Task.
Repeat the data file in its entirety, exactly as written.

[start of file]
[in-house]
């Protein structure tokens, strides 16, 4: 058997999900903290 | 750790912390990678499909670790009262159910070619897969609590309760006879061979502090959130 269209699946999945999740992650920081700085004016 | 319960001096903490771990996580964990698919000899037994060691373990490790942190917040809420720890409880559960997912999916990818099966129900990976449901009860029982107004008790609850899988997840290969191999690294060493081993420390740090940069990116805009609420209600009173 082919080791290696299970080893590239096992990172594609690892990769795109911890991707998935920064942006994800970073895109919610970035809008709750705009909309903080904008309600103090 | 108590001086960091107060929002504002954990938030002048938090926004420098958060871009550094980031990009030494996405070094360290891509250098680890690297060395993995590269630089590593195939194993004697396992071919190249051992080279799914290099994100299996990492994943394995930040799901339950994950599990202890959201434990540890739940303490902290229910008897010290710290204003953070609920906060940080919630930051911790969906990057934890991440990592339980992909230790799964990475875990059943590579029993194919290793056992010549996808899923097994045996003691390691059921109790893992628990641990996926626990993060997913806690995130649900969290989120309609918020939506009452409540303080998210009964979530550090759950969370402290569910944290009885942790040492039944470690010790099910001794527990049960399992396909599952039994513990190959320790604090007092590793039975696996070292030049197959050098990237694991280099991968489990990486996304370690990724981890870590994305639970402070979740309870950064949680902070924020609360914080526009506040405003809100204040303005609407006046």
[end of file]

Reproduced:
[in-house]
């Protein structure tokens, strides 16, 4: 058997999900903290 | 750790912390990678499909670790009262159910070619897969609590309760006879061979502090959130 269209699946999945999740992650920081700085004016 | 319960001096903490771990996580964990698919000899037994060691373990490790942190917040809420720890409880559960997912999916990818099966129900990976449901009860029982107004008790609850899988997840290969191999690294060493081993420390740090940069990116805009609420209600009173 082919080791290696299970080893590239096992990172594609690892990769795109911890991707998935920064942006994800970073895109919610970035809008709750705009909309903080904008309600103090 | 108590001086960091107060929002504002954990938030002048938090926004420098958060871009550094980031990009030494996405070094360290891509250098680890690297060395993995590269630089590593195939194993004697396992071919190249051992080279799914290099994100299996990492994943394995930040799901339950994950599990202890959201434990540890739940303490902290229910008897010290710290204003953070609920906060940080919630930051911790969906990057934890991440990592339980992909230790799964990475875990059943590579029993194919290793056992010549996808899923097994045996003691390691059921109790893992628990641990996926626990993060997913806690995130649900969290989120309609918020939506009452409540303080998210009964979530550090759950969370402290569910944290009885942790040492039944470690010790099910001794527990049960399992396909599952039994513990190959320790604090007092590793039975696996070292030049197959050098990237694991280099991968489990990486996304370690990724981890870590994305639970402070979740309870950064949680902070924020609360914080526009506040405003809100204040303005609407006046």